I think every Marvel fan gives a bit of a groan when reading this. No disrespect to Johnny Storm but he’s not known for being brilliant. However, Reed Richards most certainly is. But this story stars Johnny so he gets the spotlight.

What’s The Wizard’s brilliant plan for trapping Johnny? Simple, he is going to build a machine that is supposed to dig to the center of the Earth. Then, he’s going to fake getting stuck, knowing a.) he actually built this machine with plenty of air so he’s not in any real danger and b.) The Human Torch is definitely going to come rescue him. After all of this, he’s going to invite Torch over to show off his super cool modern house. Then, while Torch is in the house he’s going to ask Torch to have his picture taken with some special cameras he invented. Those cameras are not cameras though, they’re actually water cannons which will douse Torch, but not his face so he can keep his secret identity, and then put him in an asbestos lined room so he can’t escape. Easy right? And does it work? You bet.

That is not all though, oh no. The Wizard has also built a suit which mimics Torch’s powers. He uses this suit to commit crimes in order to sink Torch’s reputation with the public. That also works. To top it all off he skywrites in flames, “Down with law and order” just to make the point really clear.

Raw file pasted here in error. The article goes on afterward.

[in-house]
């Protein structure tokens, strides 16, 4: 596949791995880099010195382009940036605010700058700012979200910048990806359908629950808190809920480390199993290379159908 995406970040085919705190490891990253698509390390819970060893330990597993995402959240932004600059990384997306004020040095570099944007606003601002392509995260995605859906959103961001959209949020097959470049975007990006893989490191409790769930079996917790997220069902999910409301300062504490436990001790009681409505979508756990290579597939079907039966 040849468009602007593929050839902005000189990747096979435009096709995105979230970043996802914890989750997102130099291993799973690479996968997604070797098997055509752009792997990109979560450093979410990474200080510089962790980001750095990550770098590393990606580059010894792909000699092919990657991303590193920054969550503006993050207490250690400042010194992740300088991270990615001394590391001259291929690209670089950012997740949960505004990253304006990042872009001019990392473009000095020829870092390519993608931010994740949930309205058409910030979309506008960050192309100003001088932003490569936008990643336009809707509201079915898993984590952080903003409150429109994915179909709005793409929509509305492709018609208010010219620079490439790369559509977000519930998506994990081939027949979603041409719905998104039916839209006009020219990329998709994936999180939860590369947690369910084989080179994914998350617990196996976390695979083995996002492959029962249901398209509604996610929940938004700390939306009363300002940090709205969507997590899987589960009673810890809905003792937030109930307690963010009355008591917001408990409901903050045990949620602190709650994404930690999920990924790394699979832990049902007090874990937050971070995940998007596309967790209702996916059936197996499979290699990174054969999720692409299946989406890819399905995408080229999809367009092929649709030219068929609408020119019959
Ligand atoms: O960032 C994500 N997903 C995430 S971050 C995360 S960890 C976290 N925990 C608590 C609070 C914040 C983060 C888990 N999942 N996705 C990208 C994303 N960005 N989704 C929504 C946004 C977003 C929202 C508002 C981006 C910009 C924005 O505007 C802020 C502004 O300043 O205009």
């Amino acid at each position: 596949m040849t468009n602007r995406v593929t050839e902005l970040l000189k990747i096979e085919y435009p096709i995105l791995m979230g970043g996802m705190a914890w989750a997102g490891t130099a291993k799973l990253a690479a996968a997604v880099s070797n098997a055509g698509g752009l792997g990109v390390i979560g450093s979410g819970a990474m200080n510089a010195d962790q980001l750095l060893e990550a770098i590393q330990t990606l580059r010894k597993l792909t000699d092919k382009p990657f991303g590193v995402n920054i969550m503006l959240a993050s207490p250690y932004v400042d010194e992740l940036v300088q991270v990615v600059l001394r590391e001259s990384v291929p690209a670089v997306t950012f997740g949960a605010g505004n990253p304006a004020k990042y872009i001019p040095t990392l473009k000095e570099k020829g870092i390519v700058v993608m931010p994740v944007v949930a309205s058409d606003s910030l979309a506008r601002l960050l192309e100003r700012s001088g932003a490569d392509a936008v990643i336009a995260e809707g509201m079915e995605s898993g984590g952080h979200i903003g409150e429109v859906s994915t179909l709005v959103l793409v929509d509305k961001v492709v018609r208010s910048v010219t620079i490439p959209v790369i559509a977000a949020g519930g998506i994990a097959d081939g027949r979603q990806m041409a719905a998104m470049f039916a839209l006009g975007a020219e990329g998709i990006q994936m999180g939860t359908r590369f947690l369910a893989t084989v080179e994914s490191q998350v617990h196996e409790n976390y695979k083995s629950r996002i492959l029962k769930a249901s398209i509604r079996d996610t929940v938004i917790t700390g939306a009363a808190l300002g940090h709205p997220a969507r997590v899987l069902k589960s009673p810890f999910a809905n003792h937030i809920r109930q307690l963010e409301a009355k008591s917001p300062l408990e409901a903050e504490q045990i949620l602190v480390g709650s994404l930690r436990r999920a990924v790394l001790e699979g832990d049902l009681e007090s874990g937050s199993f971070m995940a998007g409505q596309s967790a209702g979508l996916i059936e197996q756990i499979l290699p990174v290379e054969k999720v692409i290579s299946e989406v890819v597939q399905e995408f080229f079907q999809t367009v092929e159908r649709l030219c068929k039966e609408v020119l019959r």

Here’s the thing though. As smart as The Wizard thinks he is, he’s not smart enough to realize Johnny can get hot enough to burn out of his prison. Johnny also knows how to defeat The Wizard so he makes a quick phone call. The Wizard lures Johnny back to his home where he holds photographs that will prove Torch’s innocence. For a smart dude, this guy is making a lot of really obvious mistakes. Torch tells him he has greater powers than The Wizard could imagine. At which point the photographs float out of The Wizard’s hands.

The Wizard is convinced Johnny does have some kind of otherworldly powers. Torch then calls the cops and saves the day. If you guessed the obvious then you have a smarter brain than The Wizard does. Of course, Johnny called Sue Storm, aka The Invisible Girl. And if you can’t even be bothered to know who is on the Fantastic Four can you actually be in the running to be a supervillain at all?

This really was one of the most ridiculous of the stories in the continuity so far but I suppose it gave Johnny Storm something to do for an afternoon.

Next on the reading list get your purple pants out because we’re going back to see the big green guy in Incredible Hulk #4!

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Marvel 616 Comic Book Review – Strange Tales #101

Strange Tales Issue #101 Photo Credit: Marvel

Sometimes when you have a hit comic book on your hands the stories in there get too big to be contained in just that book. This was the case for the mega hit superhero team the Fantastic Four. Up to this point there had been seven issues of the first family of heroes and while those were popular, Marvel also had a book of anthology stories that was not selling as well.